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Champagne Promotes “Progressive Trade” and Diversification Agenda While Defending NAFTA

Posted May 12, 2017


The need to deepen trade, investment and other ties across the Western Hemisphere was a major theme of a speech delivered earlier this week in Washington by Minister of International Trade François-Philippe Champagne at the 47th Annual Conference on the Americas, co-hosted by the Council of Americas and the U.S. State Department.

In prepared remarks, minister Champagne promoted Canada’s “progressive approach to trade,” which he defined as “ensuring that all segments of society can take advantage of, and otherwise benefit from, the opportunities that flow from trade and investment.”

“We need to think differently about how we pursue trade,” Champagne said, warning those attending the conference that “if we are not in the business of securing the social license to pursue an ambitious trade agenda then we will succumb to the forces opposed to it.”

As an example of “progressive trade” and the many Canadian companies that he said were taking “innovative approaches to sharing the benefits of trade in the markets where they are established,” Champagne cited the case of Vancouver-based Teck Resources that last year formed a partnership with the United Nations to empower indigenous women in northern regions of Chile and address the various barriers to their active political and economic participation.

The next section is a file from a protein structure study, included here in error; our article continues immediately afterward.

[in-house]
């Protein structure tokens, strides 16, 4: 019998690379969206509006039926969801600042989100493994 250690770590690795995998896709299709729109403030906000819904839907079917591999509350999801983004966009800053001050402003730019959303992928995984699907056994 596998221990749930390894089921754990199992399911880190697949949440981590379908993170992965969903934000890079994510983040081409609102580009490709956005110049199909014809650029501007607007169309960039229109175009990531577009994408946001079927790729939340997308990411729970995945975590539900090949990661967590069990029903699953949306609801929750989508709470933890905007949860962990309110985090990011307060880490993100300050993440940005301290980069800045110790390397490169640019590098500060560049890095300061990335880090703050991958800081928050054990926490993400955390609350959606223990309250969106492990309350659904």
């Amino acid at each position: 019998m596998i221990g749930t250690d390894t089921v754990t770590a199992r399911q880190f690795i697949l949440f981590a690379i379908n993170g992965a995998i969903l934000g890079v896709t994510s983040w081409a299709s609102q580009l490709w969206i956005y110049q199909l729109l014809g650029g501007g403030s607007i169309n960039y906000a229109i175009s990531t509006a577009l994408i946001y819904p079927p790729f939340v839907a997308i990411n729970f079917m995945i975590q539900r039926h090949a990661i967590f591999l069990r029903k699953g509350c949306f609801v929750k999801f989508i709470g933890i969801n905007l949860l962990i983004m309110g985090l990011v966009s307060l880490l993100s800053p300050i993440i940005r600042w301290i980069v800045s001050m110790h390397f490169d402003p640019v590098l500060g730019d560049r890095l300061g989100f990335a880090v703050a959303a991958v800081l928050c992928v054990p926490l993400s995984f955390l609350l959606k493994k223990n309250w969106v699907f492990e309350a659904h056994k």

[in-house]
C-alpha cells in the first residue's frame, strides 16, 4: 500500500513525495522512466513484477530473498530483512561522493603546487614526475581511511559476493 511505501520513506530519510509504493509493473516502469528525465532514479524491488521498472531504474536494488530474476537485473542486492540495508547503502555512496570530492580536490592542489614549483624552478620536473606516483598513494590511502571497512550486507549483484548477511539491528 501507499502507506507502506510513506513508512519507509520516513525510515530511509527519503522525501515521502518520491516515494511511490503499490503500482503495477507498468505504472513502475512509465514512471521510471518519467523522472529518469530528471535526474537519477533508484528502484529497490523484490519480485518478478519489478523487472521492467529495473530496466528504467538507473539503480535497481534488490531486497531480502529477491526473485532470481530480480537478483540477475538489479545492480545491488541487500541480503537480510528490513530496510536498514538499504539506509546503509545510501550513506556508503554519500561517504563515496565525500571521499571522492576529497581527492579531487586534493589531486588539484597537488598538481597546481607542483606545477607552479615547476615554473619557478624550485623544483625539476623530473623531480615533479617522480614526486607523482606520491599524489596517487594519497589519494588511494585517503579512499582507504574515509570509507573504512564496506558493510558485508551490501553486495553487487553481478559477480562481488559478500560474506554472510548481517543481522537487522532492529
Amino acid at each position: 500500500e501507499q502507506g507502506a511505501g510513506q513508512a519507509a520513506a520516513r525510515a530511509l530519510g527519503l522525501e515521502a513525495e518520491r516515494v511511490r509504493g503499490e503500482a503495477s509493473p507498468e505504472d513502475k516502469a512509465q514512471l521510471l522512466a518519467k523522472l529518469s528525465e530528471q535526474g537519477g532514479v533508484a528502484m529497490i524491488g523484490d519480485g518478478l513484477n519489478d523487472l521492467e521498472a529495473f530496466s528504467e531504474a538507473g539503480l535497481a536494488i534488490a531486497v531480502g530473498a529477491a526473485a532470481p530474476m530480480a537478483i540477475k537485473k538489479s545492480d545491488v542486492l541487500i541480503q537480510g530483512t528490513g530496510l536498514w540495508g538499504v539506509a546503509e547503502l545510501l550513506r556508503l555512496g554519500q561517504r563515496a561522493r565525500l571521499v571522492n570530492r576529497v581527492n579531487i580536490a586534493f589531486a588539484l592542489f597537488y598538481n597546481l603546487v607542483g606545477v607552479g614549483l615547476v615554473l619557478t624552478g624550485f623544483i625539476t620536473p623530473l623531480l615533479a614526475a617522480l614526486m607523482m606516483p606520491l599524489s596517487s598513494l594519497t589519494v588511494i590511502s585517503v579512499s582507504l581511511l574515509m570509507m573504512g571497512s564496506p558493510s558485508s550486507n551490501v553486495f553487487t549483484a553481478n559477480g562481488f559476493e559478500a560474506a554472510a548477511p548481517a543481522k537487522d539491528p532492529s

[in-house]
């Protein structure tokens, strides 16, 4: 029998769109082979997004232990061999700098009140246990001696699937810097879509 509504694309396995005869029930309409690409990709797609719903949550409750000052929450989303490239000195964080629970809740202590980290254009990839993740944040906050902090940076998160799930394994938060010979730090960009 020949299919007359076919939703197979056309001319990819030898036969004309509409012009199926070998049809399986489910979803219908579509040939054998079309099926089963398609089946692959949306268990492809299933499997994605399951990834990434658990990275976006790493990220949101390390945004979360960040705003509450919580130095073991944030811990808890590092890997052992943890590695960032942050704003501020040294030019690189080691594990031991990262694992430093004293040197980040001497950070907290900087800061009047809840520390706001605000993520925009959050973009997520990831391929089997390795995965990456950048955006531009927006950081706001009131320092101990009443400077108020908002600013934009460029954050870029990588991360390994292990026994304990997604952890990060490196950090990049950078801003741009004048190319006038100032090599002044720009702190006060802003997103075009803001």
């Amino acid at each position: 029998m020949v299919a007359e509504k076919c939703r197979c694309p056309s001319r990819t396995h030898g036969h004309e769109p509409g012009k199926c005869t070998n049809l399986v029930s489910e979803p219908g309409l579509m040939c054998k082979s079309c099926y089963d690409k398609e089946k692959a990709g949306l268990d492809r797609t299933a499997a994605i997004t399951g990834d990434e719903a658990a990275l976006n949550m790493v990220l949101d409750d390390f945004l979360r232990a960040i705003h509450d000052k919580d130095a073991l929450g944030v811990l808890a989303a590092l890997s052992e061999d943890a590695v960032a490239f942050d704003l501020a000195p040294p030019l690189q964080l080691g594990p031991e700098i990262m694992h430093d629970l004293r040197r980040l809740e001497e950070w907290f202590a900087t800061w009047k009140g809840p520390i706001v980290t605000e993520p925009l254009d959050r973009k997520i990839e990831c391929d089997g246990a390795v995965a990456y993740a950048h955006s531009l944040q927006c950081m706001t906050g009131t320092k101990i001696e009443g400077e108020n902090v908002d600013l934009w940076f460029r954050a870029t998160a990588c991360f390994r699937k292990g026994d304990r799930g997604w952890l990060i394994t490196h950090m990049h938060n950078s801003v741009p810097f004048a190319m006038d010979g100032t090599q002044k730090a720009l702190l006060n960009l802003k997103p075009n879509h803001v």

Champagne said that Canada is currently “working hard to realize an ambitious agenda of trade diversification” – a fairly clear signal to the Trump administration that Ottawa has other options and is now more committed than ever before to developing alternative export markets. In this regard, the minister said “there are lucrative opportunities around the world for Canadian companies” and highlighted the renewed possibility of a free-trade deal with the Mercosur countries of South America (Argentina, Brazil, Paraguay, Uruguay), as well as increased cooperation with another Latin American trading bloc, the Pacific Alliance (Chile, Colombia, Mexico and Peru).

Notwithstanding such diversification efforts, Champagne stressed the vital importance of the trading partnership between Canada and the United States, stating that “no two countries have a stronger relationship.” The minister pointed out that the U.S. sold $322 billion worth of goods and services to Canada last year, making it the number one customer for most states and the source for nearly 9 million jobs in the U.S. that are supported by trade and investment with Canada – a talking point that has been repeated endlessly by federal and provincial government officials over the past several months in meetings with their American counterparts.

Champagne also mounted an unequivocal defense of NAFTA, saying it had resulted in the creation of a highly successful North American production platform, “with fully integrated economies, supply chains and logistics processes that criss-cross the continent.” The landmark deal, he  boasted, “has helped create the biggest, most competitive economic region in the world” with combined trade totaling almost $1 trillion, a fourfold increase since 1993.  

Calling it “an excellent agreement that has benefitted all sides,” Champagne told the conference that the Trudeau government believes it would be in the best interest of all three countries to preserve NAFTA as a trilateral agreement.